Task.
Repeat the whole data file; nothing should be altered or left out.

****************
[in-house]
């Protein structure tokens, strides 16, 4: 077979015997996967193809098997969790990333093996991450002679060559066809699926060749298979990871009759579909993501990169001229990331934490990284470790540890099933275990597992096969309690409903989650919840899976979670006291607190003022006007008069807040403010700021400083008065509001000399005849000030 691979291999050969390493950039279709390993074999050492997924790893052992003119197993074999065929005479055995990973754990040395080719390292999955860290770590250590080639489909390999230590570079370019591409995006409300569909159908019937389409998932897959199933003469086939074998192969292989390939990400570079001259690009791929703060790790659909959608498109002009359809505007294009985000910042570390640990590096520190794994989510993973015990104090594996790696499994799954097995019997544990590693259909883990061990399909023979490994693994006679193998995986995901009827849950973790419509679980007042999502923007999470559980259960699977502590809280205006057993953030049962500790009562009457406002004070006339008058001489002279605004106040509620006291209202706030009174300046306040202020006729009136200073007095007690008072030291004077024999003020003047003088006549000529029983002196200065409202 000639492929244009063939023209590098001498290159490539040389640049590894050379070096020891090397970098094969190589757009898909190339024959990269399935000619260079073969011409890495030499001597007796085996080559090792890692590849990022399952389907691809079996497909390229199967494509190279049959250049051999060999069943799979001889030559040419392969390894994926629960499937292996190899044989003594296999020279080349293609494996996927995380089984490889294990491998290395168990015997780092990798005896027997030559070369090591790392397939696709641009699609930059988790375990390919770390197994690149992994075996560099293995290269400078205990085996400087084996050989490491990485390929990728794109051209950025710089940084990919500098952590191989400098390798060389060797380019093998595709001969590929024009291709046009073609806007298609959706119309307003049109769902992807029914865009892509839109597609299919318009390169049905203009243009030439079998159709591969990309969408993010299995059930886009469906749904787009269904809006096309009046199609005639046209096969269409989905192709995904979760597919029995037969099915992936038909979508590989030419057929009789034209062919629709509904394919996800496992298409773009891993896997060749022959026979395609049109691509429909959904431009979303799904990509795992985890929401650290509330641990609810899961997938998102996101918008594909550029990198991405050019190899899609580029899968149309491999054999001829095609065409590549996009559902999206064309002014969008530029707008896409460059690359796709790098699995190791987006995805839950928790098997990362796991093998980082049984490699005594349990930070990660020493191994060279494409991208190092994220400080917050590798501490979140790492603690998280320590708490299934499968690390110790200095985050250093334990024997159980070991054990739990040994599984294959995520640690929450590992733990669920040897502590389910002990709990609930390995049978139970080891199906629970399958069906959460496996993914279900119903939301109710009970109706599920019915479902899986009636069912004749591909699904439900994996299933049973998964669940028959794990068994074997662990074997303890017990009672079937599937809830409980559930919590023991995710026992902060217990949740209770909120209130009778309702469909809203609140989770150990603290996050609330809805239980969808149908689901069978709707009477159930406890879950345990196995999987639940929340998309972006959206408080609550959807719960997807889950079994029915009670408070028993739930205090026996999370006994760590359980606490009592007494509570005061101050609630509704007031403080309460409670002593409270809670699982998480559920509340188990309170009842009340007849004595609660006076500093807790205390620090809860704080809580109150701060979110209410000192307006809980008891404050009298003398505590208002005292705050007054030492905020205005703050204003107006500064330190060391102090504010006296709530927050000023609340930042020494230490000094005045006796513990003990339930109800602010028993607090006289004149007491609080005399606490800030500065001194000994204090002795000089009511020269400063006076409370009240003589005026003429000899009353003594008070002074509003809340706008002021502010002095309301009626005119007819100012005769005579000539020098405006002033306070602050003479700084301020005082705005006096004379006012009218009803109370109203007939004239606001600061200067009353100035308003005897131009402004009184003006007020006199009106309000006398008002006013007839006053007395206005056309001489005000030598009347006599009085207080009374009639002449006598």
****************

[in-house]
């Protein structure tokens, strides 16, 4: 077979015997996967193809098997969790990333093996991450002679060559066809699926060749298979990871009759579909993501990169001229990331934490990284470790540890099933275990597992096969309690409903989650919840899976979670006291607190003022006007008069807040403010700021400083008065509001000399005849000030 691979291999050969390493950039279709390993074999050492997924790893052992003119197993074999065929005479055995990973754990040395080719390292999955860290770590250590080639489909390999230590570079370019591409995006409300569909159908019937389409998932897959199933003469086939074998192969292989390939990400570079001259690009791929703060790790659909959608498109002009359809505007294009985000910042570390640990590096520190794994989510993973015990104090594996790696499994799954097995019997544990590693259909883990061990399909023979490994693994006679193998995986995901009827849950973790419509679980007042999502923007999470559980259960699977502590809280205006057993953030049962500790009562009457406002004070006339008058001489002279605004106040509620006291209202706030009174300046306040202020006729009136200073007095007690008072030291004077024999003020003047003088006549000529029983002196200065409202 000639492929244009063939023209590098001498290159490539040389640049590894050379070096020891090397970098094969190589757009898909190339024959990269399935000619260079073969011409890495030499001597007796085996080559090792890692590849990022399952389907691809079996497909390229199967494509190279049959250049051999060999069943799979001889030559040419392969390894994926629960499937292996190899044989003594296999020279080349293609494996996927995380089984490889294990491998290395168990015997780092990798005896027997030559070369090591790392397939696709641009699609930059988790375990390919770390197994690149992994075996560099293995290269400078205990085996400087084996050989490491990485390929990728794109051209950025710089940084990919500098952590191989400098390798060389060797380019093998595709001969590929024009291709046009073609806007298609959706119309307003049109769902992807029914865009892509839109597609299919318009390169049905203009243009030439079998159709591969990309969408993010299995059930886009469906749904787009269904809006096309009046199609005639046209096969269409989905192709995904979760597919029995037969099915992936038909979508590989030419057929009789034209062919629709509904394919996800496992298409773009891993896997060749022959026979395609049109691509429909959904431009979303799904990509795992985890929401650290509330641990609810899961997938998102996101918008594909550029990198991405050019190899899609580029899968149309491999054999001829095609065409590549996009559902999206064309002014969008530029707008896409460059690359796709790098699995190791987006995805839950928790098997990362796991093998980082049984490699005594349990930070990660020493191994060279494409991208190092994220400080917050590798501490979140790492603690998280320590708490299934499968690390110790200095985050250093334990024997159980070991054990739990040994599984294959995520640690929450590992733990669920040897502590389910002990709990609930390995049978139970080891199906629970399958069906959460496996993914279900119903939301109710009970109706599920019915479902899986009636069912004749591909699904439900994996299933049973998964669940028959794990068994074997662990074997303890017990009672079937599937809830409980559930919590023991995710026992902060217990949740209770909120209130009778309702469909809203609140989770150990603290996050609330809805239980969808149908689901069978709707009477159930406890879950345990196995999987639940929340998309972006959206408080609550959807719960997807889950079994029915009670408070028993739930205090026996999370006994760590359980606490009592007494509570005061101050609630509704007031403080309460409670002593409270809670699982998480559920509340188990309170009842009340007849004595609660006076500093807790205390620090809860704080809580109150701060979110209410000192307006809980008891404050009298003398505590208002005292705050007054030492905020205005703050204003107006500064330190060391102090504010006296709530927050000023609340930042020494230490000094005045006796513990003990339930109800602010028993607090006289004149007491609080005399606490800030500065001194000994204090002795000089009511020269400063006076409370009240003589005026003429000899009353003594008070002074509003809340706008002021502010002095309301009626005119007819100012005769005579000539020098405006002033306070602050003479700084301020005082705005006096004379006012009218009803109370109203007939004239606001600061200067009353100035308003005897131009402004009184003006007020006199009106309000006398008002006013007839006053007395206005056309001489005000030598009347006599009085207080009374009639002449006598």